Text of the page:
Today, Germany’s Federal Cartel Office (Bundeskartellamt) announced it was initiating formal abuse proceedings against Facebook for its controversial policy of requiring new Oculus device owners to use a Facebook account.
Germany’s Federal Cartel Office, the competent authority when it comes to regulating national competition, today announced that it’s opened an inquest to examine “the linkage between Oculus virtual reality products and the social network and Facebook platform.”
Andreas Mundt, President of the Federal Cartel Office, says that since all new users of Oculus devices must also have a Facebook account, forcibly linking its VR products and its social network “could constitute a prohibited abuse of dominance by Facebook.”
“With its social network Facebook holds a dominant position in Germany and is also already an important player in the emerging but growing VR (virtual reality) market,” said Mundt. “We intend to examine whether and to what extent this tying arrangement will affect competition in both areas of activity.”
Back in September, Facebook halted sales of all Oculus products in Germany. At the time, it wasn’t clear whether it was the Federal Cartel Office or Facebook itself that initiated an anticipatory halt in sales ahead of litigation proceedings.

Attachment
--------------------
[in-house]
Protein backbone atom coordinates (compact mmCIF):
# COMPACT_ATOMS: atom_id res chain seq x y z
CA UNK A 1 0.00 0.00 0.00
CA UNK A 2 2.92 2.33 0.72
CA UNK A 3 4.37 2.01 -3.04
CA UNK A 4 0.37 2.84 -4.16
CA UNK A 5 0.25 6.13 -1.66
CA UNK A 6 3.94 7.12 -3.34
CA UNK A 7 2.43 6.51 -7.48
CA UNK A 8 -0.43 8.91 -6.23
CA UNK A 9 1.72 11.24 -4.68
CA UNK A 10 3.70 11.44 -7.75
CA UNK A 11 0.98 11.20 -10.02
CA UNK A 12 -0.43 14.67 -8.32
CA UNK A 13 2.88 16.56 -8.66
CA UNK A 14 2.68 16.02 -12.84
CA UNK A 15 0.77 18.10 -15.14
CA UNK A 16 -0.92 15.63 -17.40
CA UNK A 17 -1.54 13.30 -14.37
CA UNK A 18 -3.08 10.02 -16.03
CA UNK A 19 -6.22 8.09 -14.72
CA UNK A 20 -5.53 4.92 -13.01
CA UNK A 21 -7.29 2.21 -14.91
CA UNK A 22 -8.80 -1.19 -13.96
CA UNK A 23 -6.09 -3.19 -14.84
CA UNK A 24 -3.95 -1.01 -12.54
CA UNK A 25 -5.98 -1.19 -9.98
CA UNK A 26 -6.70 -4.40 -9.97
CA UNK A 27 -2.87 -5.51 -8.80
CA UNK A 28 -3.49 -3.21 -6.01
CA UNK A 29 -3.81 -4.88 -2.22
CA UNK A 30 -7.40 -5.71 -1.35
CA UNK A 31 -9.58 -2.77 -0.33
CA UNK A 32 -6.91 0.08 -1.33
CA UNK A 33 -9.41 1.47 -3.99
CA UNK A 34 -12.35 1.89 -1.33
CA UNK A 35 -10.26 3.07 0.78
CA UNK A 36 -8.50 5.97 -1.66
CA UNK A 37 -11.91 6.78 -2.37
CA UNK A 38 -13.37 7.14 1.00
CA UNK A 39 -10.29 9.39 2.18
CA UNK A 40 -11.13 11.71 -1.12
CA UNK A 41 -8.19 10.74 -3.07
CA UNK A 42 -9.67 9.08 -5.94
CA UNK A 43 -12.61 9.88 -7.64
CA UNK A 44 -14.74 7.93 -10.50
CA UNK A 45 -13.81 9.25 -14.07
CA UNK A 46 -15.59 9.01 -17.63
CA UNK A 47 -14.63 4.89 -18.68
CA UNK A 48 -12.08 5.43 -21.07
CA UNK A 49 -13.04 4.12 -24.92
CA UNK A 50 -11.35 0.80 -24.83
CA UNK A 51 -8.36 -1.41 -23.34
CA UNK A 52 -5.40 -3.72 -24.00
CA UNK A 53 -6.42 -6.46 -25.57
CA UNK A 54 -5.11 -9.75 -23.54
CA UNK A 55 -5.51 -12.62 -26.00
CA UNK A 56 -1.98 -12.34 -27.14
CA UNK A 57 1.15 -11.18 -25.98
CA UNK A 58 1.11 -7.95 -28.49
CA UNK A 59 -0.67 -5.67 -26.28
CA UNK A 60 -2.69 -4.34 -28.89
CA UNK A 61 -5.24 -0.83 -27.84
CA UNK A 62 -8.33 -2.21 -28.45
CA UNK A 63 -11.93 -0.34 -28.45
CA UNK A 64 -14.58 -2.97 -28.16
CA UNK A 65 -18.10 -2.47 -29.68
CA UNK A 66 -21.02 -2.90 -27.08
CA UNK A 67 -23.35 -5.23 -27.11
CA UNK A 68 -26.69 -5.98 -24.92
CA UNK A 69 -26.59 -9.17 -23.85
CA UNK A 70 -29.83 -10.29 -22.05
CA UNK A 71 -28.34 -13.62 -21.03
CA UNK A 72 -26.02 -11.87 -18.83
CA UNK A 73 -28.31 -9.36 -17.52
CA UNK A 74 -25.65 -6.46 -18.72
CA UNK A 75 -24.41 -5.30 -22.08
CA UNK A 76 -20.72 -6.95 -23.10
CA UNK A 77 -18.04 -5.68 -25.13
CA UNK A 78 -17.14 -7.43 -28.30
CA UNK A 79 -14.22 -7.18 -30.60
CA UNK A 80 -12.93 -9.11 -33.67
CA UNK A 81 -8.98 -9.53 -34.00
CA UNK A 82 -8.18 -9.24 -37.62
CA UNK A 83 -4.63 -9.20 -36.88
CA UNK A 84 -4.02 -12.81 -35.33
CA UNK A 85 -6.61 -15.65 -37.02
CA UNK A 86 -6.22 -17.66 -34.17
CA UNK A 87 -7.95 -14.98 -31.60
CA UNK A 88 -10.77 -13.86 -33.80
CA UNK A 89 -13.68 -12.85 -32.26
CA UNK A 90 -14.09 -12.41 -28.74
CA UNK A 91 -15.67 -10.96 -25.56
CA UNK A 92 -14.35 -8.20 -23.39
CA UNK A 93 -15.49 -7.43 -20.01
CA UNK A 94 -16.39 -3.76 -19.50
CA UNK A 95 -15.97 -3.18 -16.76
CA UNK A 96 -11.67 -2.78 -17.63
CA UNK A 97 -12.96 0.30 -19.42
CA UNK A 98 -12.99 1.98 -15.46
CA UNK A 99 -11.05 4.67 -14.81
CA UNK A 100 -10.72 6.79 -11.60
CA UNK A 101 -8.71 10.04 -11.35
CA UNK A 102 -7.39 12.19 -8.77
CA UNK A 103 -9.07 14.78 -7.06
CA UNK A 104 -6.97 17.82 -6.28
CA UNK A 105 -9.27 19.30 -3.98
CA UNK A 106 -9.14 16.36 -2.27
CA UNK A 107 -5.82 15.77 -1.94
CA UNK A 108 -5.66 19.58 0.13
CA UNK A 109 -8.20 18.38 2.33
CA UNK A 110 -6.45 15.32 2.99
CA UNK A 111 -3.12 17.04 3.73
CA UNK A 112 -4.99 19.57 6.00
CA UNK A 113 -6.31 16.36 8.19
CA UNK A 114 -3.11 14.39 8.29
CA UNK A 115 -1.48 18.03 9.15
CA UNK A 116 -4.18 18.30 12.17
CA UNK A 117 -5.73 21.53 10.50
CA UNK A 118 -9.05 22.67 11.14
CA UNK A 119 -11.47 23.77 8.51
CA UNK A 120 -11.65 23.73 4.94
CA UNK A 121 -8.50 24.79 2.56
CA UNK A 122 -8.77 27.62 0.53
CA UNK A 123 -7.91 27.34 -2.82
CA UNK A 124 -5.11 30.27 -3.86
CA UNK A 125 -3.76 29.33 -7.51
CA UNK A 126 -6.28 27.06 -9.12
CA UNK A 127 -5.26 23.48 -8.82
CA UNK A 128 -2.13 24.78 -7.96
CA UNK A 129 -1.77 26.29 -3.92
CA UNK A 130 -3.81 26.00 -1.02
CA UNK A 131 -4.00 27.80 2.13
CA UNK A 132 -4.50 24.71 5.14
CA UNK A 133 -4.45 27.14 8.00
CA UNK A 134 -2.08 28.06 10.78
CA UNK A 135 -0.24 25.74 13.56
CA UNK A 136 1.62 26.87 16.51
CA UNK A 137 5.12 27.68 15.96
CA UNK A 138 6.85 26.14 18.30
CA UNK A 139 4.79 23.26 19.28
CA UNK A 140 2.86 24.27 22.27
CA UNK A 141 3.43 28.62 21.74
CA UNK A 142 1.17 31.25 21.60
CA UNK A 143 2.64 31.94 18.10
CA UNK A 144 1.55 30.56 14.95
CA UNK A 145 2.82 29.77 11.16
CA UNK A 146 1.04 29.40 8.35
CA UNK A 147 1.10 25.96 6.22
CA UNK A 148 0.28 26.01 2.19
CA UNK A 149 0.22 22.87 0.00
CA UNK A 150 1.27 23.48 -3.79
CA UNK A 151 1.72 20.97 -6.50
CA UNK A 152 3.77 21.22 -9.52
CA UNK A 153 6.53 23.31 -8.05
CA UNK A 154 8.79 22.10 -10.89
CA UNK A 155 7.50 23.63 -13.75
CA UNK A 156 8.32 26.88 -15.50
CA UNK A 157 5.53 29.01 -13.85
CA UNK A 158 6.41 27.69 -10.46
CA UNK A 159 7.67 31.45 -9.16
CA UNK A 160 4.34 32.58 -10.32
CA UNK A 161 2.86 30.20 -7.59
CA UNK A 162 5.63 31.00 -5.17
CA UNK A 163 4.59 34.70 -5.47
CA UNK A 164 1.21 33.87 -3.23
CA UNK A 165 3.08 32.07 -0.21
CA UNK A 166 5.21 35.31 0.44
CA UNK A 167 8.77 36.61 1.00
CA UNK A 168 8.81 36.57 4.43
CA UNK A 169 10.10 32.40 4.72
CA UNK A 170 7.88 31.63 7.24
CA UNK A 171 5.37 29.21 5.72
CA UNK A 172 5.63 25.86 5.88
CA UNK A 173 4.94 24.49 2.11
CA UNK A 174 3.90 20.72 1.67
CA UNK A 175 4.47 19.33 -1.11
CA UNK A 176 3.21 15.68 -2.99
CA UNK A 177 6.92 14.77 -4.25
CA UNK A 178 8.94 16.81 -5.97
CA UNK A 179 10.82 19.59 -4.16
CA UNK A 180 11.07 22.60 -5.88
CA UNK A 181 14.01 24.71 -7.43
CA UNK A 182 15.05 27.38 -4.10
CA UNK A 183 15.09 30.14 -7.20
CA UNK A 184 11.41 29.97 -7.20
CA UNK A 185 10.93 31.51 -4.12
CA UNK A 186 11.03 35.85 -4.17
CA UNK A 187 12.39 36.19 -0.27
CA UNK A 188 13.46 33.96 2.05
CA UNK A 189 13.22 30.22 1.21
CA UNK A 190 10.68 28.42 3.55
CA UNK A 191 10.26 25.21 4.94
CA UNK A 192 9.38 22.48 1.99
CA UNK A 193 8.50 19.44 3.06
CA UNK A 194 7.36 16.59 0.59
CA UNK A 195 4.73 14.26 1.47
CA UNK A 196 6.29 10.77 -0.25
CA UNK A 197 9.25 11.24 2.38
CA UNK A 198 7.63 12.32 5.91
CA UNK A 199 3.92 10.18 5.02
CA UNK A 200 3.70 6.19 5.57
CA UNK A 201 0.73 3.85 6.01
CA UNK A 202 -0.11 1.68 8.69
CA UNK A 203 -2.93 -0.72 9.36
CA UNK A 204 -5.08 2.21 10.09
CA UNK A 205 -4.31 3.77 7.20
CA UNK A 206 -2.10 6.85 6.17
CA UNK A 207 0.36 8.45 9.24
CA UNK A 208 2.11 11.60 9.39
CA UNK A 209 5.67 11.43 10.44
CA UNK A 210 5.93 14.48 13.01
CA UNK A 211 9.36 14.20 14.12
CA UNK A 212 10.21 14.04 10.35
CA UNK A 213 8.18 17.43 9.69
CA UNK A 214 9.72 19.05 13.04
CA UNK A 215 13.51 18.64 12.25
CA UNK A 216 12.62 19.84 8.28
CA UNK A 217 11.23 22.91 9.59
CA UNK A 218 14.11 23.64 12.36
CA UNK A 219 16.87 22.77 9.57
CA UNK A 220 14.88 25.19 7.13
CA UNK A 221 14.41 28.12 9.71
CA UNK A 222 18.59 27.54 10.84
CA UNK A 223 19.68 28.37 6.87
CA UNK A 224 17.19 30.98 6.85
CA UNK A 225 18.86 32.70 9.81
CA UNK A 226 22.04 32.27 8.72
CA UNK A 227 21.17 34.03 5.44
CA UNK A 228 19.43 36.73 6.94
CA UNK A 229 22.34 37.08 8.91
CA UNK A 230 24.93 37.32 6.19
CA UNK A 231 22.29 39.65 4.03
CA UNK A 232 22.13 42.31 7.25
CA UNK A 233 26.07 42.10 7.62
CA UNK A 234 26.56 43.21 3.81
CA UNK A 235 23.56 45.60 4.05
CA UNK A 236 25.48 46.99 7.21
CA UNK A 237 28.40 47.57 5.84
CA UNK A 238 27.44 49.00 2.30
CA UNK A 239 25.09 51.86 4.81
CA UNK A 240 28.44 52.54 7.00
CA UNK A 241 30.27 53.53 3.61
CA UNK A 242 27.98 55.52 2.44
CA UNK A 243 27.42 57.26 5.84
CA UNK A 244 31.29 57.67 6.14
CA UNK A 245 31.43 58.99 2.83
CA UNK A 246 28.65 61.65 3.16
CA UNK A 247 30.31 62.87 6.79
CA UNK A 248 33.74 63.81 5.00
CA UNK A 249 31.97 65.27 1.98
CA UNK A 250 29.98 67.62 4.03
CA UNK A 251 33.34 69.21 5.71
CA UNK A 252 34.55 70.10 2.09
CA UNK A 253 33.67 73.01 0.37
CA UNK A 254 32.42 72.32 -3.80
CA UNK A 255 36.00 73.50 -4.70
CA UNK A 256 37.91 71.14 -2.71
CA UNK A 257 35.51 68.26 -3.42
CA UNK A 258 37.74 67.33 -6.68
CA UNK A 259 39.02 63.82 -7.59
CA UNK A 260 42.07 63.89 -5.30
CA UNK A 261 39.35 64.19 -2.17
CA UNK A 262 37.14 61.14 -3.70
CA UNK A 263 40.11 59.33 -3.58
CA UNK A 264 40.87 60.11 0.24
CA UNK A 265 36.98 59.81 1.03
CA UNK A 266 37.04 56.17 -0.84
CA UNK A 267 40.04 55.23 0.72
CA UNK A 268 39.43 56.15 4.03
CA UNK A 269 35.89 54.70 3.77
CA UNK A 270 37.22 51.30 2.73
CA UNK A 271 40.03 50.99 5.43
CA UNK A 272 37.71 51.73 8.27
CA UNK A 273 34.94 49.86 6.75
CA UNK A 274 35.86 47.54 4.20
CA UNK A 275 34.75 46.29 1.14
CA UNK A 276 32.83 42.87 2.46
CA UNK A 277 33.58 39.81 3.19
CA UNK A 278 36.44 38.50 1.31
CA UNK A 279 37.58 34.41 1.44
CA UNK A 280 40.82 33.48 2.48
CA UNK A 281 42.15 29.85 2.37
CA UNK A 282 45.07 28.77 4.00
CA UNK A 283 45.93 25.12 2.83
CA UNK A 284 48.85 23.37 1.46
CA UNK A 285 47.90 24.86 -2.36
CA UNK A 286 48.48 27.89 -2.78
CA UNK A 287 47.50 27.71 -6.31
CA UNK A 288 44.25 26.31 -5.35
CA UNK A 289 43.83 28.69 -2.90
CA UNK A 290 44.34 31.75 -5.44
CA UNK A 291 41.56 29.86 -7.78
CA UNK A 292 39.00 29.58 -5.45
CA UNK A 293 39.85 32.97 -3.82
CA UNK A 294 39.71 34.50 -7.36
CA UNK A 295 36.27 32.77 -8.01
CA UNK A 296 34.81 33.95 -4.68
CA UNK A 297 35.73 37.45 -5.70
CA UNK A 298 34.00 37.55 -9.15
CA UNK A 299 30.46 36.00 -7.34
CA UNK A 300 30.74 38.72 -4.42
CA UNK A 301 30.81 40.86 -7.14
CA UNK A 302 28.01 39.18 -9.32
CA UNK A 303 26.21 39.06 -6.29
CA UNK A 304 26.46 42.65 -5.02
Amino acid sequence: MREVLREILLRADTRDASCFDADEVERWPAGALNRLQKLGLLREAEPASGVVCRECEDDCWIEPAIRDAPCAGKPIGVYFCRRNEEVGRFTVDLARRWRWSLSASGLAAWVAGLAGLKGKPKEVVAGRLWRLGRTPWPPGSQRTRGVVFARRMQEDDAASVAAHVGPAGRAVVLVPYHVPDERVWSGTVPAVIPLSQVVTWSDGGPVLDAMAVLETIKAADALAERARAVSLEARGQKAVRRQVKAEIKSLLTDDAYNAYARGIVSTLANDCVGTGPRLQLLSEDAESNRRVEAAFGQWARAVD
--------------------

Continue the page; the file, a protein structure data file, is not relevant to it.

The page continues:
This isn’t the first time Facebook has found itself in hot water in Germany, Europe’s largest economy. In early 2019, the Federal Cartel Office imposed extensive restrictions on Facebook regarding the processing of user data, and its role in creating so-called ‘super profiles’, which aim to collect and merge user data from its various products. Litigation is still pending in that country, however the next hearing is set for March 26th, 2021 at Düsseldorf’s Higher Regional Court.
Should a similar situation happen regarding Facebook’s VR devices in Germany, it’s very likely customers there won’t be able to directly buy Oculus headsets for some time. Customers in Germany are currently only capable of purchasing Oculus products from neighboring countries and importing them for personal use.
In the meanwhile, Facebook is also now dealing with United States Federal Trade Commission, which announced yesterday that it had filed a lawsuit with the Washington, D.C. US District Court alleging similar anticompetitive practices, which would constitute an illegal monopoly on “personal social networking.”
A possible outcome of the suit could include spinning out Facebook’s larger social networking properties, Instagram and WhatsApp. Oculus wasn’t named directly the suit, however it’s clear the case’s outcome could have wide ranging repercussions for all of Facebook’s business segments.
Thanks goes out to MIXED (German) for pointing us to the news.